July 7, 2016 by wedandwanderlust
For me, the reality of being brown, or as society says it “black”, has be an underlying current in my life…
Or, so I thought.
I am as a first generation American, third child to parents who immigrated from Jamaica to seek out better opportunity for themselves, and subsequently their children. Race was never really a huge topic of discussion. Our family has many colors. Our friends and community were also composed of many colors.
“Out of many, one people.” While growing up in America, this Jamaican motto was truly a foundation that my heart and mind were built on. South Florida truly allowed for a beautiful melting pot of beliefs, ethnicities, religions and sexual orientations.
Growing up there were four distinct moments where I remember race being an issue –
- Sneaking out to the living room after I was supposed to be sleeping, and catching a glimpse of the PBS show my dad was watching on the civil rights movement and Martin Luther King, Jr. It was then, at a very young, elementary school age, that I watched the KKK burning homes and lynching men who looked like me. It was then that the nightmares of burning bricks being thrown in the window that graced the top of my bed began. I’m almost 29, and those nightmares still visit me to this day.
- The cul-de-sac that we lived in included a wide variety of families – several different races, some with one kid, another with five, an older couple, and a gay couple. Families moved in and out, and this one family who was more on what you would call the “redneck” style of life, lived there for awhile. They had two kids – a boy and a girl. The girl was as sweet as can be, but the son…well, he was clearly a product of his environment. He was nasty as hell, just like his sometimes present father. One day while we were all playing together, he grabbed a branch, hit me on my back and called me a N*****. Tears welled up from the sting, and I remember his sister yelling at him, but that sound grew more hollow as I ran toward my house. I didn’t fully understand what the word meant, but I knew it was bad. I know my mother talked to me about it, but she really didn’t need to. It was clear that I wasn’t accepted by him. However, I also knew that he was wrong. After all, my other white friends didn’t behave the way he did. This was simply an isolated event. I was happy when they moved.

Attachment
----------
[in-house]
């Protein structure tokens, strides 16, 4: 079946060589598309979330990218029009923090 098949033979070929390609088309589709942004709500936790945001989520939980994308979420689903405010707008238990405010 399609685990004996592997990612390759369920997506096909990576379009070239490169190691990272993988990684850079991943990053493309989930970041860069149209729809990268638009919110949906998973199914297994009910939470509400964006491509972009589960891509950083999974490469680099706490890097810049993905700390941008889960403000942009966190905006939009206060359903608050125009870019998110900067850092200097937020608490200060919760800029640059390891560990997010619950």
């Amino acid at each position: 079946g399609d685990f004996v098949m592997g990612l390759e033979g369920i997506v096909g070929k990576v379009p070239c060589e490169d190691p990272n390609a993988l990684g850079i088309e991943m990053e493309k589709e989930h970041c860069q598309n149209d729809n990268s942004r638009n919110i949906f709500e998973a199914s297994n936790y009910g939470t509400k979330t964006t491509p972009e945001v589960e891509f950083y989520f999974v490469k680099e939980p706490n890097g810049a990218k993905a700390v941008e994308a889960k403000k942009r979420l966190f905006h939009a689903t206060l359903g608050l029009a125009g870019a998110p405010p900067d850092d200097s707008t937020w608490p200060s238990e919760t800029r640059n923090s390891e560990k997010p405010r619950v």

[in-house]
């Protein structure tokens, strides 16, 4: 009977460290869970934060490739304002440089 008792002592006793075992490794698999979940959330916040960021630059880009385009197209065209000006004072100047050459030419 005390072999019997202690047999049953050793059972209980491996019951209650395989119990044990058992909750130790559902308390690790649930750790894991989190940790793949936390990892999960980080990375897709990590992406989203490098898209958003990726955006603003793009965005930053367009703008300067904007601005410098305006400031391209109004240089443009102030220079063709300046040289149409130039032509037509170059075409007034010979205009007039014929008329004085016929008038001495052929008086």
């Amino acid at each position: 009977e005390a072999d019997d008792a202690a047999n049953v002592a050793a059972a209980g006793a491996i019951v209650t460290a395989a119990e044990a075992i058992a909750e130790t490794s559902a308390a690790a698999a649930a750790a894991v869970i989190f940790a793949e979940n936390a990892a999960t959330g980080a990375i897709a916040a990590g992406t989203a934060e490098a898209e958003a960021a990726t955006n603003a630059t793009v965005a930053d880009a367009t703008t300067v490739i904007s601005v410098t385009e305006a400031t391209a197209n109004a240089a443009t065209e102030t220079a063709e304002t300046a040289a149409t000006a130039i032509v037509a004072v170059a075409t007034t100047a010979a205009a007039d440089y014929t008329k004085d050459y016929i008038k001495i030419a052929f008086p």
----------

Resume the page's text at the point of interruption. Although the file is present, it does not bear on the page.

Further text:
- Around 4th and 5th grade, my hair and the way I spoke were constant topics of conversation. My mother relaxed my very thick and long hair when I was 6 because she couldn’t manage it along with her very thick hair. Being multi-ethnic, my hair grows quickly, is very strong and shiny when dried. The black girls would always ask me if I had weave, or tell me I was lucky to have that hair, or tell me that it had to be weave because there was no way it could be real. The white girls would also ask me if it was weave, want to touch it, but then would move on from it. The Hispanic girls never seemed to care. The black girls would often call me an “Oreo” because I “spoke too white” and didn’t understand the vernacular and terminologies that they used. I would explain that my family was from Jamaica and we spoke patois, which is the Jamaican dialect, and followed the grammatical and pronunciation rules of the British. Sometimes this would suffice. Other times it was the source of laughter.
- Checking the race box on forms at school was a discussion that I remember having with my mom very clearly. “You are not African American because your family is Jamaican and your not Black because you are made up of many different races. Out of many, one people. So if you want to check something, choose other and write Jamaican- American, West Indian or Multi-racial.” And that is what I did. How could I choose one race just because my skin was brown, when I was composed of so many other ethnicities? It didn’t seem like I was honoring my ancestors. The only time I checked something different was when my guidance counselor told me that if I wanted to be able to afford and get into college, then I needed to choose African American. Can’t say that it felt right.
In high school, yes there were conversations about race, but again, I could not fully resonate with what the black girls were sharing about discrimination. It wasn’t my story. I could empathize and hearing their pain and anger saddened me, absolutely, but I did not have the same perspective. As a Caribbean American, I certainly felt different from African Americans, but that didn’t stop me from having friends of all different races.